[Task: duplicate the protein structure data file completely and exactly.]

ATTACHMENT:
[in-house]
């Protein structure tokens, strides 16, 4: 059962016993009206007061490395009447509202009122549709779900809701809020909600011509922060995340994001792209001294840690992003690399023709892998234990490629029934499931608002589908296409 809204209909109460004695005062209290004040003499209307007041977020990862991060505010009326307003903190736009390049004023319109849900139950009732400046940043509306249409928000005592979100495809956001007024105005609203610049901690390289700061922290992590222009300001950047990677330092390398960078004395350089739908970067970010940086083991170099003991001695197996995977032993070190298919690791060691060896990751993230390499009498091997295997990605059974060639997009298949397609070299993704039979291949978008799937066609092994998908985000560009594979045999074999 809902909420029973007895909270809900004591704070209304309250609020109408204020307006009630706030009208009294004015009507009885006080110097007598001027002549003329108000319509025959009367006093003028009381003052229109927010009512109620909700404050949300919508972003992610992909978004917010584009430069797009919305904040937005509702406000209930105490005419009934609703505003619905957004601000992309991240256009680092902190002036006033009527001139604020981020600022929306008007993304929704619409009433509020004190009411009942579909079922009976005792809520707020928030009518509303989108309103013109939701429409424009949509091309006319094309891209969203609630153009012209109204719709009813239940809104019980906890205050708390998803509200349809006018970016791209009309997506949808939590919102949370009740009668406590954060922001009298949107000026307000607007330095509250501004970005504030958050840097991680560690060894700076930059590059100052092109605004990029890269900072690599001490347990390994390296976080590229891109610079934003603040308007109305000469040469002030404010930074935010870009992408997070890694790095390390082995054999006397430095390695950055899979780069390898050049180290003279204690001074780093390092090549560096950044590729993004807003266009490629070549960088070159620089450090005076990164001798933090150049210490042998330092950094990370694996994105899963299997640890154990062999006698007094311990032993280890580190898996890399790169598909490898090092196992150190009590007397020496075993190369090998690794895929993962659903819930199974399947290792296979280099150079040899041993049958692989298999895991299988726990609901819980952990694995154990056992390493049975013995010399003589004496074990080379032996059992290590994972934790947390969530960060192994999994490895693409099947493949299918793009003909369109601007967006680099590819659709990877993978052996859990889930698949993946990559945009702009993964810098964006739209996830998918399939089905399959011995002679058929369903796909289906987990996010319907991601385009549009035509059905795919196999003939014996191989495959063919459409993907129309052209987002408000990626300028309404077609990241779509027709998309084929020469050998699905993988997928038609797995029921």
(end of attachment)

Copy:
[in-house]
């Protein structure tokens, strides 16, 4: 059962016993009206007061490395009447509202009122549709779900809701809020909600011509922060995340994001792209001294840690992003690399023709892998234990490629029934499931608002589908296409 809204209909109460004695005062209290004040003499209307007041977020990862991060505010009326307003903190736009390049004023319109849900139950009732400046940043509306249409928000005592979100495809956001007024105005609203610049901690390289700061922290992590222009300001950047990677330092390398960078004395350089739908970067970010940086083991170099003991001695197996995977032993070190298919690791060691060896990751993230390499009498091997295997990605059974060639997009298949397609070299993704039979291949978008799937066609092994998908985000560009594979045999074999 809902909420029973007895909270809900004591704070209304309250609020109408204020307006009630706030009208009294004015009507009885006080110097007598001027002549003329108000319509025959009367006093003028009381003052229109927010009512109620909700404050949300919508972003992610992909978004917010584009430069797009919305904040937005509702406000209930105490005419009934609703505003619905957004601000992309991240256009680092902190002036006033009527001139604020981020600022929306008007993304929704619409009433509020004190009411009942579909079922009976005792809520707020928030009518509303989108309103013109939701429409424009949509091309006319094309891209969203609630153009012209109204719709009813239940809104019980906890205050708390998803509200349809006018970016791209009309997506949808939590919102949370009740009668406590954060922001009298949107000026307000607007330095509250501004970005504030958050840097991680560690060894700076930059590059100052092109605004990029890269900072690599001490347990390994390296976080590229891109610079934003603040308007109305000469040469002030404010930074935010870009992408997070890694790095390390082995054999006397430095390695950055899979780069390898050049180290003279204690001074780093390092090549560096950044590729993004807003266009490629070549960088070159620089450090005076990164001798933090150049210490042998330092950094990370694996994105899963299997640890154990062999006698007094311990032993280890580190898996890399790169598909490898090092196992150190009590007397020496075993190369090998690794895929993962659903819930199974399947290792296979280099150079040899041993049958692989298999895991299988726990609901819980952990694995154990056992390493049975013995010399003589004496074990080379032996059992290590994972934790947390969530960060192994999994490895693409099947493949299918793009003909369109601007967006680099590819659709990877993978052996859990889930698949993946990559945009702009993964810098964006739209996830998918399939089905399959011995002679058929369903796909289906987990996010319907991601385009549009035509059905795919196999003939014996191989495959063919459409993907129309052209987002408000990626300028309404077609990241779509027709998309084929020469050998699905993988997928038609797995029921």